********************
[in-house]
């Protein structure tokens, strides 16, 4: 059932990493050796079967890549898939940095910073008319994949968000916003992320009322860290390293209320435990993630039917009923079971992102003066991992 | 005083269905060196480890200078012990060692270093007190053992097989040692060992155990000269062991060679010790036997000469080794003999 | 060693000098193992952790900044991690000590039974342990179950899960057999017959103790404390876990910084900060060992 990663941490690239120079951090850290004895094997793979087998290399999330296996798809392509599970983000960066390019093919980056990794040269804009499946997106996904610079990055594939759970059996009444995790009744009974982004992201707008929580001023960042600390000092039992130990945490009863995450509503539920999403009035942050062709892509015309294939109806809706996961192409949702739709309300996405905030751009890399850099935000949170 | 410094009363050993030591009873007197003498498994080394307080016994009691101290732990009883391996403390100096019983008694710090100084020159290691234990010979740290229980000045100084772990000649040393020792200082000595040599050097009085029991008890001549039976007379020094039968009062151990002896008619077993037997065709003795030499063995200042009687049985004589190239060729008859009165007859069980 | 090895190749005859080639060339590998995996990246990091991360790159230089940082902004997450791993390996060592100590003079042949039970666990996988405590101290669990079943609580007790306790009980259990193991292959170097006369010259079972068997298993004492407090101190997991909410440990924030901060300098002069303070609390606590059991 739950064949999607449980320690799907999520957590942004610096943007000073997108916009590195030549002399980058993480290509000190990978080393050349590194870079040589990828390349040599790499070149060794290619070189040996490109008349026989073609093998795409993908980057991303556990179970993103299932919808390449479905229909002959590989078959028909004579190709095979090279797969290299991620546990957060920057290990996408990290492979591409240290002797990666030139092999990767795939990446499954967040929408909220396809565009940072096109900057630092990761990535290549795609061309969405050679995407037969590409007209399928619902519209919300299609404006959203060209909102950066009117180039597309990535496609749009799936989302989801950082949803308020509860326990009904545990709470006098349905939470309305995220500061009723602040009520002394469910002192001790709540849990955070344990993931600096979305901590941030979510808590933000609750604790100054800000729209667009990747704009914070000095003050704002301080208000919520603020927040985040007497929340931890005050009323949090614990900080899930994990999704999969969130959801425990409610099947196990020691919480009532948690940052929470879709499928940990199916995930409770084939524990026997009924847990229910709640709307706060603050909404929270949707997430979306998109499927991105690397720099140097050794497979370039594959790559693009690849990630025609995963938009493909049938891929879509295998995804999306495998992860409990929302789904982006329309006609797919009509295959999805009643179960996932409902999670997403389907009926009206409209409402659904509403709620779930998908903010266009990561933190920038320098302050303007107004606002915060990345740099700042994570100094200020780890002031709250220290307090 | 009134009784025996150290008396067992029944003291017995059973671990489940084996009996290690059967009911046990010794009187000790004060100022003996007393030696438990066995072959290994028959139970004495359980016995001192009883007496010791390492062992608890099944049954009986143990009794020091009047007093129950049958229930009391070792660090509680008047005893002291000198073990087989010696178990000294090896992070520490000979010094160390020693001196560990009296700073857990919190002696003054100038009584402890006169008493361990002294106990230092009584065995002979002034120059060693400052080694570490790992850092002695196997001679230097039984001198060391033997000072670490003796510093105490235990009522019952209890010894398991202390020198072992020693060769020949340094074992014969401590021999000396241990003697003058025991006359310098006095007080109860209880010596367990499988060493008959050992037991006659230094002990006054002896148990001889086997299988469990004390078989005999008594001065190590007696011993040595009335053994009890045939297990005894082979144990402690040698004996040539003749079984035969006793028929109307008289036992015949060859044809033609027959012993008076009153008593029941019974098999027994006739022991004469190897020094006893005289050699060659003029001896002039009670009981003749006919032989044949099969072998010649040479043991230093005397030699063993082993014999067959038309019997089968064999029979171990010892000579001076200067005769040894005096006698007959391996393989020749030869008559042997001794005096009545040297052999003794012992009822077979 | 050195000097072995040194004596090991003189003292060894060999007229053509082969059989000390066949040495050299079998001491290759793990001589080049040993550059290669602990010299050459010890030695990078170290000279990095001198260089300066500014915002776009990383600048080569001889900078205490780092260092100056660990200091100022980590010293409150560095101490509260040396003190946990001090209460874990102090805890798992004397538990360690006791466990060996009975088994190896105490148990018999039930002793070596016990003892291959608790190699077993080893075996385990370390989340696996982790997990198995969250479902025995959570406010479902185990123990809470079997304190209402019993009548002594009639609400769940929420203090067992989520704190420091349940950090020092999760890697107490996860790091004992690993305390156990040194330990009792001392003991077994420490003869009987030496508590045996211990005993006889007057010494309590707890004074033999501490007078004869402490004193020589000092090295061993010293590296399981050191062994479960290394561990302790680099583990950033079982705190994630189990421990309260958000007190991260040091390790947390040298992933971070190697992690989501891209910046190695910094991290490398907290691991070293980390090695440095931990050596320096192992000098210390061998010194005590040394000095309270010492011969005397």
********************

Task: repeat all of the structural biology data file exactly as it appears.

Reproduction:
[in-house]
């Protein structure tokens, strides 16, 4: 059932990493050796079967890549898939940095910073008319994949968000916003992320009322860290390293209320435990993630039917009923079971992102003066991992 | 005083269905060196480890200078012990060692270093007190053992097989040692060992155990000269062991060679010790036997000469080794003999 | 060693000098193992952790900044991690000590039974342990179950899960057999017959103790404390876990910084900060060992 990663941490690239120079951090850290004895094997793979087998290399999330296996798809392509599970983000960066390019093919980056990794040269804009499946997106996904610079990055594939759970059996009444995790009744009974982004992201707008929580001023960042600390000092039992130990945490009863995450509503539920999403009035942050062709892509015309294939109806809706996961192409949702739709309300996405905030751009890399850099935000949170 | 410094009363050993030591009873007197003498498994080394307080016994009691101290732990009883391996403390100096019983008694710090100084020159290691234990010979740290229980000045100084772990000649040393020792200082000595040599050097009085029991008890001549039976007379020094039968009062151990002896008619077993037997065709003795030499063995200042009687049985004589190239060729008859009165007859069980 | 090895190749005859080639060339590998995996990246990091991360790159230089940082902004997450791993390996060592100590003079042949039970666990996988405590101290669990079943609580007790306790009980259990193991292959170097006369010259079972068997298993004492407090101190997991909410440990924030901060300098002069303070609390606590059991 739950064949999607449980320690799907999520957590942004610096943007000073997108916009590195030549002399980058993480290509000190990978080393050349590194870079040589990828390349040599790499070149060794290619070189040996490109008349026989073609093998795409993908980057991303556990179970993103299932919808390449479905229909002959590989078959028909004579190709095979090279797969290299991620546990957060920057290990996408990290492979591409240290002797990666030139092999990767795939990446499954967040929408909220396809565009940072096109900057630092990761990535290549795609061309969405050679995407037969590409007209399928619902519209919300299609404006959203060209909102950066009117180039597309990535496609749009799936989302989801950082949803308020509860326990009904545990709470006098349905939470309305995220500061009723602040009520002394469910002192001790709540849990955070344990993931600096979305901590941030979510808590933000609750604790100054800000729209667009990747704009914070000095003050704002301080208000919520603020927040985040007497929340931890005050009323949090614990900080899930994990999704999969969130959801425990409610099947196990020691919480009532948690940052929470879709499928940990199916995930409770084939524990026997009924847990229910709640709307706060603050909404929270949707997430979306998109499927991105690397720099140097050794497979370039594959790559693009690849990630025609995963938009493909049938891929879509295998995804999306495998992860409990929302789904982006329309006609797919009509295959999805009643179960996932409902999670997403389907009926009206409209409402659904509403709620779930998908903010266009990561933190920038320098302050303007107004606002915060990345740099700042994570100094200020780890002031709250220290307090 | 009134009784025996150290008396067992029944003291017995059973671990489940084996009996290690059967009911046990010794009187000790004060100022003996007393030696438990066995072959290994028959139970004495359980016995001192009883007496010791390492062992608890099944049954009986143990009794020091009047007093129950049958229930009391070792660090509680008047005893002291000198073990087989010696178990000294090896992070520490000979010094160390020693001196560990009296700073857990919190002696003054100038009584402890006169008493361990002294106990230092009584065995002979002034120059060693400052080694570490790992850092002695196997001679230097039984001198060391033997000072670490003796510093105490235990009522019952209890010894398991202390020198072992020693060769020949340094074992014969401590021999000396241990003697003058025991006359310098006095007080109860209880010596367990499988060493008959050992037991006659230094002990006054002896148990001889086997299988469990004390078989005999008594001065190590007696011993040595009335053994009890045939297990005894082979144990402690040698004996040539003749079984035969006793028929109307008289036992015949060859044809033609027959012993008076009153008593029941019974098999027994006739022991004469190897020094006893005289050699060659003029001896002039009670009981003749006919032989044949099969072998010649040479043991230093005397030699063993082993014999067959038309019997089968064999029979171990010892000579001076200067005769040894005096006698007959391996393989020749030869008559042997001794005096009545040297052999003794012992009822077979 | 050195000097072995040194004596090991003189003292060894060999007229053509082969059989000390066949040495050299079998001491290759793990001589080049040993550059290669602990010299050459010890030695990078170290000279990095001198260089300066500014915002776009990383600048080569001889900078205490780092260092100056660990200091100022980590010293409150560095101490509260040396003190946990001090209460874990102090805890798992004397538990360690006791466990060996009975088994190896105490148990018999039930002793070596016990003892291959608790190699077993080893075996385990370390989340696996982790997990198995969250479902025995959570406010479902185990123990809470079997304190209402019993009548002594009639609400769940929420203090067992989520704190420091349940950090020092999760890697107490996860790091004992690993305390156990040194330990009792001392003991077994420490003869009987030496508590045996211990005993006889007057010494309590707890004074033999501490007078004869402490004193020589000092090295061993010293590296399981050191062994479960290394561990302790680099583990950033079982705190994630189990421990309260958000007190991260040091390790947390040298992933971070190697992690989501891209910046190695910094991290490398907290691991070293980390090695440095931990050596320096192992000098210390061998010194005590040394000095309270010492011969005397």